Failure Hazard of Standing Dead Ash Trees

The dangers lurking in the woods….

Nobody likes maintenance – maintenance of your car, home, or teeth to name a few. Maintenance tasks are inconvenient, and most of the time are a hit on the finances! Either way, they still have to be done, or it ends up costing more in the long run. In addition, deferred maintenance often increases risk.

A dead tree within striking distance of your property is a serious risk. It is not only a danger to your property, but potentially a danger to life.

arborist using ropes to climb a tree

Simon Normile, ISA Certified Arborist

As Arborists we are tasked with dealing with these once majestic beauties. The problem is, the longer you wait to remove dead trees the more difficult it becomes. The wood loses its strength and flexibility. This is more prevalent in ash trees as they seem to decay a good deal faster than most other species such as oak, hickory and hard maple. This not only puts you, the homeowner at greater risk and expense, but also the people who are hired to remove these hazardous trees.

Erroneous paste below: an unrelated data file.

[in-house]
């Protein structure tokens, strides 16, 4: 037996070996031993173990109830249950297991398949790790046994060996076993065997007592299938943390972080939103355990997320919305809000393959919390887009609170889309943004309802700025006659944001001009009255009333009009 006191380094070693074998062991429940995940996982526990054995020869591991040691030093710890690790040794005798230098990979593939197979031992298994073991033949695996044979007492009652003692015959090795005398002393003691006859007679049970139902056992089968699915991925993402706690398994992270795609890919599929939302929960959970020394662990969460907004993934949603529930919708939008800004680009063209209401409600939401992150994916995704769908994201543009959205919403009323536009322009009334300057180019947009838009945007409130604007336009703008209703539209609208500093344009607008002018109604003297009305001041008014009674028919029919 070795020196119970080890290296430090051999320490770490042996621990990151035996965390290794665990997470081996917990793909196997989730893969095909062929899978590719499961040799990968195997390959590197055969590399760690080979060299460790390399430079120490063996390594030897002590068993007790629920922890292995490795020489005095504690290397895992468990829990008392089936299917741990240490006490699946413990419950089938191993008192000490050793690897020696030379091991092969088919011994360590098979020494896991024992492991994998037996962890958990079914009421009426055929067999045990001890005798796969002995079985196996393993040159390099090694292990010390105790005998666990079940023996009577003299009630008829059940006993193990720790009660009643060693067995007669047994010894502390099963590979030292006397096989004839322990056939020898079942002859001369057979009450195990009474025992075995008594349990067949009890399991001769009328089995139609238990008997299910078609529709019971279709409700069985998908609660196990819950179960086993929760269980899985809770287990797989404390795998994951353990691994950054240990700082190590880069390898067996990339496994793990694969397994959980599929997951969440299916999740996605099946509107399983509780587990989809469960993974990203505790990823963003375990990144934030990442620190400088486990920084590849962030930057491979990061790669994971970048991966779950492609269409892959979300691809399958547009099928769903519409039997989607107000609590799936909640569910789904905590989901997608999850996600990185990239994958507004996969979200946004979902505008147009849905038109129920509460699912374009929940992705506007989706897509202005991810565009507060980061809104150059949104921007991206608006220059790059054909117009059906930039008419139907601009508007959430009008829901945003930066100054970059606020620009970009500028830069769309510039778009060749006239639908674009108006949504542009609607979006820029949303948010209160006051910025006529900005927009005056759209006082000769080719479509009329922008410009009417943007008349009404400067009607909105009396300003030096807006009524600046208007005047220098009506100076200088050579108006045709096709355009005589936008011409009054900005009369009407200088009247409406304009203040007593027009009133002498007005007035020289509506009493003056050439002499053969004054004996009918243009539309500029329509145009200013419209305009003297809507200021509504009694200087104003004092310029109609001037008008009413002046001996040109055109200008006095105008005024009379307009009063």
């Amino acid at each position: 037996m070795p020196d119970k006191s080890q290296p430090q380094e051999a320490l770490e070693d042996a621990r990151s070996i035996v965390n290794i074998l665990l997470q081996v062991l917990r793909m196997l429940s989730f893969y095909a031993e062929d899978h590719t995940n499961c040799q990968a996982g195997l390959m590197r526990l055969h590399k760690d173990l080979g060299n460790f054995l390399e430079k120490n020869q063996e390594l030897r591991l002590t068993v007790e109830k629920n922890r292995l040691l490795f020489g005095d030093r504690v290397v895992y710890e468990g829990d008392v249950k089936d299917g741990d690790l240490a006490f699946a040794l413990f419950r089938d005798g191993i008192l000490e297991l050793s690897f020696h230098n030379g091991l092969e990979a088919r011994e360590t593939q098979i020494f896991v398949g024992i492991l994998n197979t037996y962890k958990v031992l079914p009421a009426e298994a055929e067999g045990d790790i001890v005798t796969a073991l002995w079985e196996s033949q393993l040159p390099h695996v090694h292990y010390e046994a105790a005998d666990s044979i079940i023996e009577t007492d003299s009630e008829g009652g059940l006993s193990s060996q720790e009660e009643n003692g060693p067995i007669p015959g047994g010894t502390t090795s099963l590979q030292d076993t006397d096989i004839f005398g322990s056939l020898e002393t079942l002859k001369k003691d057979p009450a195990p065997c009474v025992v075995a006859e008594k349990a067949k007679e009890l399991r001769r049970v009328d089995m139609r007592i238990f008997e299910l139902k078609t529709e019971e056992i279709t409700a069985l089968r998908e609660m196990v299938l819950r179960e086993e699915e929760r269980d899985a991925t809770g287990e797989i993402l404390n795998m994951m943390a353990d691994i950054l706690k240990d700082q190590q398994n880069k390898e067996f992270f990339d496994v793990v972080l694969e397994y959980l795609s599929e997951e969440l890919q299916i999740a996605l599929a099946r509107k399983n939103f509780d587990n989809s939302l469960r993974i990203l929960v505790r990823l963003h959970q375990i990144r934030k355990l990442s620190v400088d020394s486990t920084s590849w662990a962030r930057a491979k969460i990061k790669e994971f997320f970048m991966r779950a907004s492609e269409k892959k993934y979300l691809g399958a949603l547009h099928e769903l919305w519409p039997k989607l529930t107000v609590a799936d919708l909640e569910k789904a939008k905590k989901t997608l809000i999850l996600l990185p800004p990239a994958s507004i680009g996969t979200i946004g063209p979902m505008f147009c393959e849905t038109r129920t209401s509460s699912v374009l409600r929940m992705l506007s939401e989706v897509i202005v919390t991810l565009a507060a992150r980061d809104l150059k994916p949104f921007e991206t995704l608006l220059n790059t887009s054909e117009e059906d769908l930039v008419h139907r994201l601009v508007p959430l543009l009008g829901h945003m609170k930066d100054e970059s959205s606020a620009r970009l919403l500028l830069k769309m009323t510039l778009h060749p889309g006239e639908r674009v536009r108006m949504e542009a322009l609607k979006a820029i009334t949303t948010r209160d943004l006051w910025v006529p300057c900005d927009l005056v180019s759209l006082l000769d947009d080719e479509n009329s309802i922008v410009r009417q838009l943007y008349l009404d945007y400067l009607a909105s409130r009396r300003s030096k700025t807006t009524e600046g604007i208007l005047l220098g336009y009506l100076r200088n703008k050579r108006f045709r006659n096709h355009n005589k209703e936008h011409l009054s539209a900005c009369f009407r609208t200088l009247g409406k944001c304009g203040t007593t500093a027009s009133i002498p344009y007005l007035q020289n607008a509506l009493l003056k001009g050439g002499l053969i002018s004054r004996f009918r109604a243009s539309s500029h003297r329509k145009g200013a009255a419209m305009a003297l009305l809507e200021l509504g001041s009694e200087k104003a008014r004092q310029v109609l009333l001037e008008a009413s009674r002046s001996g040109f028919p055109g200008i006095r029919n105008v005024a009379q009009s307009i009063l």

As an Arborist for 22 years, I have seen all kinds of dead trees and dealt with them to the best of my ability. Fortunately I am still the right side of the ground, but have come close several times to a near miss.

Some time ago while climbing, a dead tree failed below me as I was removing it! My faith was re-affirmed that day!

Indicators of a Dead Tree in the Winter

  • Splitting bark
  • Bark sloughing off in chunks or slabs
  • Chipped wood around the base of the tree (evidence of woodpecker damage feeding on opportunistic insects)
  • Small branch and twig loss
  • Large branch failure
  • Fungal growth at base of trunk, up the main trunk &/or branches
  • Borer galleries or exit holes
  • Obviously no foliage in spring or summer is a dead giveaway!



Identifying a Dead Tree

In brief, dead trees are a risk but waiting to have them removed exponentially elevates the risk.

by Simon Normile
ISA Certified Arborist

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